Tulum, Mexico is a destination like no other. Whether you are visiting for the amazing beaches, abundant shops and restaurants, or to see the ancient ruins, you are bound to end your vacation there already plotting your next visit.
Tulum is renowned for its soft, white sandy beaches and casual atmosphere. Visitors should know that Tulum is actually divided into two distinct areas: Pueblo (town) and Playa (beach). The original quiet town has recently morphed into a vibrant destination with restaurants offering authentic Mexican food, shops and affordable lodging. The beach strip is home to the best hotels and restaurants. Here you can enjoy all of the pleasures of the sand and sea, including gorgeous, sandy beaches for sunbathing, and a warm sea ideal for swimming, snorkeling, scuba diving and fishing. Which area you choose to stay in is a matter of personal preference and budget. Regardless, wherever you choose, you can easily access the other. The two areas are approximately three miles apart and travel between the two is easy enough via taxi or rental bicycle.
There is no shortage of things to do, see and experience in Tulum. Of course, visiting the pristine sandy beaches tops any to do list, as evidences by the crowds that flock to them. But for those looking to enjoy the water away from the crowds and blazing sun, a visit to a cenote the answer. A cenote is a pool of mineral rich water found in caves and quarries. It is believed that these were the secret underworld of turquoise pools where Mayans communicated with the gods. While Tulum offers numerous options, Grand Cenote, Dos Ojos Park and Cenote Dos Osos are perpetually listed as visitor favorites.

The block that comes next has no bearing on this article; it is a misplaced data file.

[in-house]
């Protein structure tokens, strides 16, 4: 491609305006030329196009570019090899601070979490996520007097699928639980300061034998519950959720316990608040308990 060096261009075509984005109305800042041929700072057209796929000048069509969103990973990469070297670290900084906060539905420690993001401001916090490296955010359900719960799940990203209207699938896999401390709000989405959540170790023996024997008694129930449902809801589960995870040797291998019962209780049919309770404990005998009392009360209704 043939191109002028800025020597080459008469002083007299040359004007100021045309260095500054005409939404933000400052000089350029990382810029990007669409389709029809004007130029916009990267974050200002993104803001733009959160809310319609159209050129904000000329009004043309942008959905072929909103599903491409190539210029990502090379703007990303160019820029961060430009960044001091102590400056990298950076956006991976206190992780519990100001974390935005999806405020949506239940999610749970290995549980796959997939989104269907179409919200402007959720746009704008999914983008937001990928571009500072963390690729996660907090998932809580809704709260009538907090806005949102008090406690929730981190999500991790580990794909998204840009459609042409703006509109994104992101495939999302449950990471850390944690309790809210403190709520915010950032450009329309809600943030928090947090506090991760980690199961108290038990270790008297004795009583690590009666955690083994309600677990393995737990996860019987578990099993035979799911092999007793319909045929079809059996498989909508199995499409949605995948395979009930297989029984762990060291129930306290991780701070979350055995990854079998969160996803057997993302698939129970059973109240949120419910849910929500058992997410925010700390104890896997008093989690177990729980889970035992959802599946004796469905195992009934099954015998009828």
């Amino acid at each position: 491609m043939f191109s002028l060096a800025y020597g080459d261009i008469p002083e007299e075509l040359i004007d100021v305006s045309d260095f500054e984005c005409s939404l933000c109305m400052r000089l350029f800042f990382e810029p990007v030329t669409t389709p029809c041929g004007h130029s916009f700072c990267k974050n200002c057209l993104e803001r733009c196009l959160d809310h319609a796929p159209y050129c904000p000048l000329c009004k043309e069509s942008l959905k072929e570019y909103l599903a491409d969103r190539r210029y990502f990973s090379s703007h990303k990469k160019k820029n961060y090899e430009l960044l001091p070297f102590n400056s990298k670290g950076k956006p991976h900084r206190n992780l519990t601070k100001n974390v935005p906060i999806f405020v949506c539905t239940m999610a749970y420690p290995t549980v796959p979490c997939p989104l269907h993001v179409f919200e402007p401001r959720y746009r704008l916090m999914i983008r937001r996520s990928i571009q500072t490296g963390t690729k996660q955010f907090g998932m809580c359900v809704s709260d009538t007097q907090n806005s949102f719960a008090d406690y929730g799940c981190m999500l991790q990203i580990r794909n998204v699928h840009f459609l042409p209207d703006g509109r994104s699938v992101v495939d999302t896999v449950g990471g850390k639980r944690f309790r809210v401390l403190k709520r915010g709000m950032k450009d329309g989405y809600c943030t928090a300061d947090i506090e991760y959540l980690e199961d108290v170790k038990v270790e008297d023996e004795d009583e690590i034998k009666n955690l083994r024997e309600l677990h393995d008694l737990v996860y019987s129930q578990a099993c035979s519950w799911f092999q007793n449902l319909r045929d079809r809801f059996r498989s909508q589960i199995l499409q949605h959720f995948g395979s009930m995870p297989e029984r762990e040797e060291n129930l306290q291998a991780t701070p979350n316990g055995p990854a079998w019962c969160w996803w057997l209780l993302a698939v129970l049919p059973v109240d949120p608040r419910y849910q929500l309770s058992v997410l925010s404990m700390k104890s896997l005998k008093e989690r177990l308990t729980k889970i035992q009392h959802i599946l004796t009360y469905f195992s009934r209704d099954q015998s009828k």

A visit to Tulum wouldn’t be complete without exploring the gorgeous cliff-top Mayan ruins. It is believed that they are some of the last ever inhabited. The grounds of the ruin contain a mix of palaces, temples, and pyramids, all overlooking the magnificent Caribbean. The ruins at Tulum are also unique because it’s the only Mayan site absent any signs of human sacrifice. A visit here is a must for anyone even mildly interested in history, anthropology and/or archeology. If you do go, be sure to arrive early, as tourists pour in by the busload, making this popular destination extremely crowded by afternoon.
Tulum is a paradise in so many ways, offering a selection of natural highlights, from beaches, to cenotes, to ruins, as well as a variety of authentic Mexican dining and shopping opportunities. There really is something for everyone there.